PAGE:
Backgrounder Article from  Public Safety Canada

Archived - Protecting Privacy Rights

Archived Content

Information identified as archived is provided for reference, research or recordkeeping purposes. It is not subject to the Government of Canada Web Standards and has not been altered or updated since it was archived. Please contact us to request a format other than those available.

DNA analysis can be a powerful tool for investigators. Safeguards were carefully built into the proposed changes to the DNA Identification Act (DNAIA) to ensure that the privacy rights of Canadians will be protected.

It is important to note that, under the DNAIA, it is a criminal offence for anyone to use or communicate any DNA information for a purpose other than that which is stated in the Act. Proposed changes to the Act clearly describe how the DNA may be used to support missing persons, unidentified human remains and criminal investigations. For instance:

  • Investigators would only be permitted to submit DNA for inclusion in the Missing Persons Index if they can demonstrate that there are reasonable grounds to suspect that DNA analysis will assist in an ongoing investigation and that other investigative techniques were tried and failed, or where the situation is urgent.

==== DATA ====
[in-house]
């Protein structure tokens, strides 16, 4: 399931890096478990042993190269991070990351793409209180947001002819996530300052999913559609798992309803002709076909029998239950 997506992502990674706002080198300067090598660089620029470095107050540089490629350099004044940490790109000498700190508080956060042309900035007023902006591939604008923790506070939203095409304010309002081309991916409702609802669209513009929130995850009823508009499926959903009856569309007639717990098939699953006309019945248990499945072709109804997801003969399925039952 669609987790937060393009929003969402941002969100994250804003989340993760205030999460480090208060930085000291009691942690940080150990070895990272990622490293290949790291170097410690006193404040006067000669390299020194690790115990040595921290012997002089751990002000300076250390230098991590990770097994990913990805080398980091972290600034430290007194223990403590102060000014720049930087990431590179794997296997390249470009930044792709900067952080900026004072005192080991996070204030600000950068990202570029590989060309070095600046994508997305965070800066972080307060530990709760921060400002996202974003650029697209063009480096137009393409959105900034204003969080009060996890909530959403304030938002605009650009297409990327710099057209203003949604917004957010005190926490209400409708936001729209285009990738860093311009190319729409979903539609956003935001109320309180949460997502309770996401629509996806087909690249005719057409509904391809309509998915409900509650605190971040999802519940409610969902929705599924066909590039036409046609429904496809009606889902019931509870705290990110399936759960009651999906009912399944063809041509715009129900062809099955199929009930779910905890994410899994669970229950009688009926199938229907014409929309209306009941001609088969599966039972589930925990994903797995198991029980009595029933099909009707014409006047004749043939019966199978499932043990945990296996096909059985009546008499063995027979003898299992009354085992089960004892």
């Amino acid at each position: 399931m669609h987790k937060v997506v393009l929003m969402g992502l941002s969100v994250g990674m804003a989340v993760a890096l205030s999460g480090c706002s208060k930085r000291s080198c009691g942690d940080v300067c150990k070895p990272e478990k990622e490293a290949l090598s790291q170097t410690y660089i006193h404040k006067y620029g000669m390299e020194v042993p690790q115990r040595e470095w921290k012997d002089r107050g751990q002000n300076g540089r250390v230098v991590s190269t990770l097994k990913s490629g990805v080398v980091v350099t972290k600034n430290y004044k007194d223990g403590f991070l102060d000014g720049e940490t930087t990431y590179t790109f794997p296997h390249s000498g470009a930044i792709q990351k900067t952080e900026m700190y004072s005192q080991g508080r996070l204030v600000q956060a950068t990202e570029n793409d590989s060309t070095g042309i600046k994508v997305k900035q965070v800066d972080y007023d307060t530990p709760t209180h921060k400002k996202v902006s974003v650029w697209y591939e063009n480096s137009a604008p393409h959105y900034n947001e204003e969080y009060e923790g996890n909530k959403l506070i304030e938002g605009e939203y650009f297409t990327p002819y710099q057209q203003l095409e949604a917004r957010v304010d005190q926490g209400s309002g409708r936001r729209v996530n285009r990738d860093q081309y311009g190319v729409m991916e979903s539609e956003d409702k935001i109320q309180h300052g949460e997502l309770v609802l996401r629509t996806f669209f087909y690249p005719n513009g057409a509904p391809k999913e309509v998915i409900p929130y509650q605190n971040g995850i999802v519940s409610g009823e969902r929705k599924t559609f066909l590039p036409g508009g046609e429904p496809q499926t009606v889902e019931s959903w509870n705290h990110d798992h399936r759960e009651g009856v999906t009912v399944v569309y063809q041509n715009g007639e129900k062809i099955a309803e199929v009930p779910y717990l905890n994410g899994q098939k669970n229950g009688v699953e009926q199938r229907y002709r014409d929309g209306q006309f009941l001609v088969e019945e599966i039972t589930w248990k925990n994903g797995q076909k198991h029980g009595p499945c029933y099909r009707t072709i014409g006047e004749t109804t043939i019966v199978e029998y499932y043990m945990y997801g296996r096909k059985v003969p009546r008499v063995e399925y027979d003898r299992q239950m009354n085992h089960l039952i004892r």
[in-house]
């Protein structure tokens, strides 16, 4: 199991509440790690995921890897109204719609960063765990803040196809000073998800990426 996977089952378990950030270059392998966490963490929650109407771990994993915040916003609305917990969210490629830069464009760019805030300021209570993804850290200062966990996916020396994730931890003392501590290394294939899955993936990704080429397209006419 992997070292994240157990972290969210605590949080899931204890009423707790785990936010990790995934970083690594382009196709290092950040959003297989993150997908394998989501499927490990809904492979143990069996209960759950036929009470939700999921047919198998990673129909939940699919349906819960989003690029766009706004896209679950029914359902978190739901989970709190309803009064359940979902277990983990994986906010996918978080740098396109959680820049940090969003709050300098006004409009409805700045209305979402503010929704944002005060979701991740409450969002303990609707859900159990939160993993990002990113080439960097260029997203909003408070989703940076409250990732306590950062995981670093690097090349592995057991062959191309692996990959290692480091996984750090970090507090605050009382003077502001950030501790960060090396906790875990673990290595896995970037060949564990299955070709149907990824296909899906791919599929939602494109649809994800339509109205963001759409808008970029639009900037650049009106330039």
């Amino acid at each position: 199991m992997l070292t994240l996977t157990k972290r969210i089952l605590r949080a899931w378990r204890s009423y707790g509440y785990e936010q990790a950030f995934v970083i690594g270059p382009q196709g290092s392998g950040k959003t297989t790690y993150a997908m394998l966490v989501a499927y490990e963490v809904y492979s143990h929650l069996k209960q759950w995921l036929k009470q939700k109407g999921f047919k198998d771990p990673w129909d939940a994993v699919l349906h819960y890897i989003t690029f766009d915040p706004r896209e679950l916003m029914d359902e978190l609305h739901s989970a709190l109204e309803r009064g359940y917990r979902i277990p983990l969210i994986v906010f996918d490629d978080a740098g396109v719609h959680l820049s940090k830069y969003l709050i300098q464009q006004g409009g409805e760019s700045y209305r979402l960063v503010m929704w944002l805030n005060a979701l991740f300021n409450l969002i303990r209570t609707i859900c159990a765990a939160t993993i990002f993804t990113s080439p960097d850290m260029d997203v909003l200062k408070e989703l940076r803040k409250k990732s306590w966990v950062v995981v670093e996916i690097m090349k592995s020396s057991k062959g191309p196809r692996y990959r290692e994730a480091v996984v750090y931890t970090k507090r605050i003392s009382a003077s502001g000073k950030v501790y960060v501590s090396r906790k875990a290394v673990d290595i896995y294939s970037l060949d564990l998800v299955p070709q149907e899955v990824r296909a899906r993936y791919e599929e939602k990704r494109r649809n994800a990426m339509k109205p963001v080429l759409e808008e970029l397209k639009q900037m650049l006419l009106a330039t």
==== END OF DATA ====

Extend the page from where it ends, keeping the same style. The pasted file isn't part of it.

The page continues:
• The informed consent of a donor would be required before DNA profiles could be included in the Relatives of the Missing, Victims  or Voluntary indices. Individuals could withdraw their consent at any time, which would require the RCMP to remove the DNA profile from the National DNA Data Bank.
  • The RCMP would implement a review process to ensure that DNA profiles contained in the Victims Index, Missing Persons Index and Relatives of Missing Persons Index or Voluntary Donors Index are associated with ongoing investigations and that consent to retain the profile is still valid. Any profile where these criteria are not still being met would be removed.
  • Should a missing person be found alive, their DNA and the DNA of their family members would be removed from the Missing Persons Index and the Relatives of the Missing Index.
  • Should a DNA profile from a partial remain be identified to a living person, the profile would be removed from the Human Remains Index.
  • DNA profiles in the Relatives of the Missing Index would only be compared to the Missing Persons Index to confirm a DNA profile from a particular missing person or to the Human Remains Index to identify human remains through a process called “kinship analysis.” DNA profiles in the Relatives of the Missing Index could not be compared against the criminal indices in the National DNA Data Bank.

Search for related information by keyword

Public Safety Canada Health and Safety

Date modified: